- Multi-Media Artist or Animator. Create special effects, animation, or other visual images using film, video, or other electronic tools and media for use in products or creations, such as computer games, movies, and commercials.
- Set and Exhibit Designer. Design special exhibits and movie, television, and theater sets. May study scripts, confer with directors, and conduct research to determine appropriate architectural styles.
EDUCATIONAL OPPORTUNITIES: Display Specialist Training
Madison Area Technical College - Madison, WI
Madison Area Technical College, 3550 Anderson St, Madison, WI 53704. Madison Area Technical College is a large college located in Madison, Wisconsin. It is a public school with primarily 4-year or above programs and has 14,553 students. Madison Area Technical College has an associate's degree program in Commercial and Advertising Art which graduated forty-eight students in 2008.
LOCATION INFORMATION: Madison, Wisconsin
Madison is situated in Dane County, Wisconsin. It has a population of over 231,916, which has grown by 11.5% in the past ten years. The cost of living index in Madison, 86, is well below the national average. New single-family homes in Madison are valued at $243,800 on average, which is near the state average. In 2008, one hundred forty-eight new homes were constructed in Madison, down from three hundred seventy-four the previous year.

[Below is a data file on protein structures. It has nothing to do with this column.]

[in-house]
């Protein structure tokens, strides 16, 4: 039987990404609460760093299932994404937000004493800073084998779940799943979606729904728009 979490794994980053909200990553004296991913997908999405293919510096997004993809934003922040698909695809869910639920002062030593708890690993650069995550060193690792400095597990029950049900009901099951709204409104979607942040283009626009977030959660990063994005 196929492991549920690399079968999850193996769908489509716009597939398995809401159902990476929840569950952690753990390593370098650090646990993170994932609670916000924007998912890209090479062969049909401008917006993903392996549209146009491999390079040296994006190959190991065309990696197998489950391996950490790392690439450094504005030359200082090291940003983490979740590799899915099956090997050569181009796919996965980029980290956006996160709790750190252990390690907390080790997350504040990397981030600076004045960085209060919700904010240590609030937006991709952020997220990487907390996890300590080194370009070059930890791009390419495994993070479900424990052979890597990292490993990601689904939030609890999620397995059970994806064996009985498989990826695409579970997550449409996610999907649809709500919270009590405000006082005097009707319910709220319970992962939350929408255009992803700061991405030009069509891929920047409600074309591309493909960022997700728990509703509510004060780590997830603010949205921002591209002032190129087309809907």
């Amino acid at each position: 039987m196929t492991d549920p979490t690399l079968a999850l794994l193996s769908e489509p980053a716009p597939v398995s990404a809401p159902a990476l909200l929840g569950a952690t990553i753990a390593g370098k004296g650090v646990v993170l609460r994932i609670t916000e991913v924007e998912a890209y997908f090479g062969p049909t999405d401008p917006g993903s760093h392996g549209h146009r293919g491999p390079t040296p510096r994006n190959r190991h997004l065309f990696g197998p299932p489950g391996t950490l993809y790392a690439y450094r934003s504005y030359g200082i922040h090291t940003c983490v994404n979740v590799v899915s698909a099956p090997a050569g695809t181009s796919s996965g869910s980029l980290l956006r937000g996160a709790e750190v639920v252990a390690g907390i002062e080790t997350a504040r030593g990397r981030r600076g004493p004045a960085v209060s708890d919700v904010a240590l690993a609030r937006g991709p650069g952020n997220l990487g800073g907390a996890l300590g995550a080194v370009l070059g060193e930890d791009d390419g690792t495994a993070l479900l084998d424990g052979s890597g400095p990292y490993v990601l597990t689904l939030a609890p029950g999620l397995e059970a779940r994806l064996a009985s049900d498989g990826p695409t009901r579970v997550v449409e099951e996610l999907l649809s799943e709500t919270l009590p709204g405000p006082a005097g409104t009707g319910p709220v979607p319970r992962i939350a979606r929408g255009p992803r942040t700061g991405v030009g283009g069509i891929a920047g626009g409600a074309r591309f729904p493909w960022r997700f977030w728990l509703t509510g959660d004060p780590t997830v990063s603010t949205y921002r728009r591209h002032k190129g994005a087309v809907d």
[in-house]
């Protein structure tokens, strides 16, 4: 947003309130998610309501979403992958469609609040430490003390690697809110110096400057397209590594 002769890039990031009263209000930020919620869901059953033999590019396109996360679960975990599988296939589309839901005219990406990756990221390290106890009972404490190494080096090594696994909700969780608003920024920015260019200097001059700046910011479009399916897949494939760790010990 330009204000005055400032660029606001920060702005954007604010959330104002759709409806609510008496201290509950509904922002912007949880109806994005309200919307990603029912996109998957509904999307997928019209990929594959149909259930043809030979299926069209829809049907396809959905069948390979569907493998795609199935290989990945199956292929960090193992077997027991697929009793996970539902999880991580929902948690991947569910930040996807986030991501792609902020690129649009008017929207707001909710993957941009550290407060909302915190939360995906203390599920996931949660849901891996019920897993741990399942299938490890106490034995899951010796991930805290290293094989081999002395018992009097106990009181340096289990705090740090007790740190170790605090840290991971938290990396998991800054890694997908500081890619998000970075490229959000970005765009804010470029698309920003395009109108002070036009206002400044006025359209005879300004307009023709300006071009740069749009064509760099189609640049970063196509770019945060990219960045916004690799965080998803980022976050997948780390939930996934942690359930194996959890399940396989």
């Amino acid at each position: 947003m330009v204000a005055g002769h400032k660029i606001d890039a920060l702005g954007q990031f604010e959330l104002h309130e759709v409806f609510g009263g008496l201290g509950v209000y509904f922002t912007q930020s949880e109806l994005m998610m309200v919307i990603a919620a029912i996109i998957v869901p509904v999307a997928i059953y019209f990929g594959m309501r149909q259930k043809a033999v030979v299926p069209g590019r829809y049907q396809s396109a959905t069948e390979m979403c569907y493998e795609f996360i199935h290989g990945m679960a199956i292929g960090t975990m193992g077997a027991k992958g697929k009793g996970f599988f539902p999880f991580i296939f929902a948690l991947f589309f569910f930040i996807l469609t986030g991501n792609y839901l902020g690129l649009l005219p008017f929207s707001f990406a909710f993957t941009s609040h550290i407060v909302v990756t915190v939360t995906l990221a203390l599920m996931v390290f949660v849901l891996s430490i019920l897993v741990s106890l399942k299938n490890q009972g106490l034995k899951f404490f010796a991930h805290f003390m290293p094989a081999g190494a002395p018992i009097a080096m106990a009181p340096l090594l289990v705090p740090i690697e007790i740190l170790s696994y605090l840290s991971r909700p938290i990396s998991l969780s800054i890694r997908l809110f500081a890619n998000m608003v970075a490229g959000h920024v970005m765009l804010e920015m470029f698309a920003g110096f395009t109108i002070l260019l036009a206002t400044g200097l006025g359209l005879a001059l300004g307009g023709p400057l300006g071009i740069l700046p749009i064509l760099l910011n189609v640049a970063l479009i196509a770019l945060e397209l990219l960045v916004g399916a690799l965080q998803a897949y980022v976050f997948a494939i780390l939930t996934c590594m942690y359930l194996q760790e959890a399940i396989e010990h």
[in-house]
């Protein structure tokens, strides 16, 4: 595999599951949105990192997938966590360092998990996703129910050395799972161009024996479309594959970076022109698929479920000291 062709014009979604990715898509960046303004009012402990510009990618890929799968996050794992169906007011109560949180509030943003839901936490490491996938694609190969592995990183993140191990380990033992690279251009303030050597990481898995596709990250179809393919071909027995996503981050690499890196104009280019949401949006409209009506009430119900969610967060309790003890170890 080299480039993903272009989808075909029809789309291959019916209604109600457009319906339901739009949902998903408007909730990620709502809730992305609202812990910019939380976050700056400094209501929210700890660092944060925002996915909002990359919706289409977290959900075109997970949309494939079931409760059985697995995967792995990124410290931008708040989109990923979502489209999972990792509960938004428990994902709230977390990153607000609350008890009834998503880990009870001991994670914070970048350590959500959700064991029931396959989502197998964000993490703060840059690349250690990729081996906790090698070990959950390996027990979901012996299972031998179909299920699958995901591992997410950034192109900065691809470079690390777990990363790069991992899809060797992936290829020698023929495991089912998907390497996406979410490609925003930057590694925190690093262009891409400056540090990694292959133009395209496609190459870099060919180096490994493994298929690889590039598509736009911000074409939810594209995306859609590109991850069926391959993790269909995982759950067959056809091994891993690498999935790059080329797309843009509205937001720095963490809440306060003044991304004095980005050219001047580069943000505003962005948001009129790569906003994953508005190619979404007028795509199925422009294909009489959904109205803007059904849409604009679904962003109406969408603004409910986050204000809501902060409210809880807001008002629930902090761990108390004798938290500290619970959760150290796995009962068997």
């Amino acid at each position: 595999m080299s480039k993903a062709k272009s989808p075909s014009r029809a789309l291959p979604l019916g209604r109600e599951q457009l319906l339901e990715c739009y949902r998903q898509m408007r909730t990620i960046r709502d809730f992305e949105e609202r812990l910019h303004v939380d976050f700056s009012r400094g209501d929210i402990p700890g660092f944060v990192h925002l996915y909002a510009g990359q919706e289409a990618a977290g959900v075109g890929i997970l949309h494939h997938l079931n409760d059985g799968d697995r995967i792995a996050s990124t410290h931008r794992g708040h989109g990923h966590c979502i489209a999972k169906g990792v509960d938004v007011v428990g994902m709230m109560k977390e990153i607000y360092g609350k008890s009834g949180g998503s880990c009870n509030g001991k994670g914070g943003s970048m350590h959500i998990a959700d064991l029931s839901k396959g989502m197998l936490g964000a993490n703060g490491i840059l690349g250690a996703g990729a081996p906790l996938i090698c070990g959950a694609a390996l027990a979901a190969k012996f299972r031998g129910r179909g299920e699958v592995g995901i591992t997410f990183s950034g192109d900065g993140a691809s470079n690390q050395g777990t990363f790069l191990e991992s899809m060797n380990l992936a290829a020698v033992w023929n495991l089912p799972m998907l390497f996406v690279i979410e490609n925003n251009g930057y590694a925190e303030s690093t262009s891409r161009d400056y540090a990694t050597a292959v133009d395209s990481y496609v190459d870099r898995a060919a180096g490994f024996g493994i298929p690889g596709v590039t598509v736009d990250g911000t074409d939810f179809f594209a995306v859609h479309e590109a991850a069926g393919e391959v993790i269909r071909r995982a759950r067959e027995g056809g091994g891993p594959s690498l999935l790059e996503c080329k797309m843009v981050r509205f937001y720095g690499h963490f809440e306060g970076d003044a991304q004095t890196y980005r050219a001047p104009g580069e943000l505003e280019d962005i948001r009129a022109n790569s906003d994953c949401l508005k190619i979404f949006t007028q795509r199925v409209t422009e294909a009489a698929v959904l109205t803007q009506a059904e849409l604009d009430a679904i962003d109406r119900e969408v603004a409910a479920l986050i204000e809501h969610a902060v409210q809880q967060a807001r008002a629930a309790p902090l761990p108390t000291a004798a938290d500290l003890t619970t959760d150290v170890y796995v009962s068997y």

The top three industries for women in Madison are educational services, health care, and finance and insurance. For men, it is educational services, professional, scientific, and technical services, and accommodation and food services. The average travel time to work is about 18 minutes. More than 48.2% of Madison residents have a bachelor's degree, which is higher than the state average. The percentage of residents with a graduate degree, 20.9%, is higher than the state average.
The unemployment rate in Madison is 5.2%, which is less than Wisconsin's average of 7.7%.
The percentage of Madison residents that are affiliated with a religious congregation, 52.5%, is more than the national average but less than the state average. Gates of Heaven Synagogue, Abundant Life Church and Grace Episcopal Church are some of the churches located in Madison. The most common religious groups are the Catholic Church, the Evangelical Lutheran Church in America and the United Methodist Church.
Madison is home to the Allen Centennial Gardens and the Annie C Stewart Memorial Fountain as well as Bordner Park and Brigham Park. Shopping centers in the area include Brookwood Village Shopping Center, Whitney Square Shopping Center and Walnut Grove Shopping Center. Visitors to Madison can choose from Comfort Inn Madison, Howard Johnson-Plaza Hotel and Country Inn Sts Madison for temporary stays in the area.